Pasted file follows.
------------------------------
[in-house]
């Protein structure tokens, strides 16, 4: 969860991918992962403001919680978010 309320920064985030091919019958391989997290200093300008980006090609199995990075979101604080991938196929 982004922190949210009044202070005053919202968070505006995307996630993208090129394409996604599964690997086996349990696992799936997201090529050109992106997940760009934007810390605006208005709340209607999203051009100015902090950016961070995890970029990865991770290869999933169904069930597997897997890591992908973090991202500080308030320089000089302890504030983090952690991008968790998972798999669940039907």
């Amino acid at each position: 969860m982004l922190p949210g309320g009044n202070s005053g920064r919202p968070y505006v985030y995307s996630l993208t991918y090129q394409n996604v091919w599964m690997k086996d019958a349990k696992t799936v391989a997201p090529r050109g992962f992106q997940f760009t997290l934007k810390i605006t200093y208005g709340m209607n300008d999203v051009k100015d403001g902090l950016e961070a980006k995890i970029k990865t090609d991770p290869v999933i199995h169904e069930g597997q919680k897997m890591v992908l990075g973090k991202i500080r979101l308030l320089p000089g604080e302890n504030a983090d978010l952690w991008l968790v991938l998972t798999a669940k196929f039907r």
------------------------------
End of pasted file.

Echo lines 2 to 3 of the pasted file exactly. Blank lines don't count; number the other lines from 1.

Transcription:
């Protein structure tokens, strides 16, 4: 969860991918992962403001919680978010 309320920064985030091919019958391989997290200093300008980006090609199995990075979101604080991938196929 982004922190949210009044202070005053919202968070505006995307996630993208090129394409996604599964690997086996349990696992799936997201090529050109992106997940760009934007810390605006208005709340209607999203051009100015902090950016961070995890970029990865991770290869999933169904069930597997897997890591992908973090991202500080308030320089000089302890504030983090952690991008968790998972798999669940039907």
């Amino acid at each position: 969860m982004l922190p949210g309320g009044n202070s005053g920064r919202p968070y505006v985030y995307s996630l993208t991918y090129q394409n996604v091919w599964m690997k086996d019958a349990k696992t799936v391989a997201p090529r050109g992962f992106q997940f760009t997290l934007k810390i605006t200093y208005g709340m209607n300008d999203v051009k100015d403001g902090l950016e961070a980006k995890i970029k990865t090609d991770p290869v999933i199995h169904e069930g597997q919680k897997m890591v992908l990075g973090k991202i500080r979101l308030l320089p000089g604080e302890n504030a983090d978010l952690w991008l968790v991938l998972t798999a669940k196929f039907r």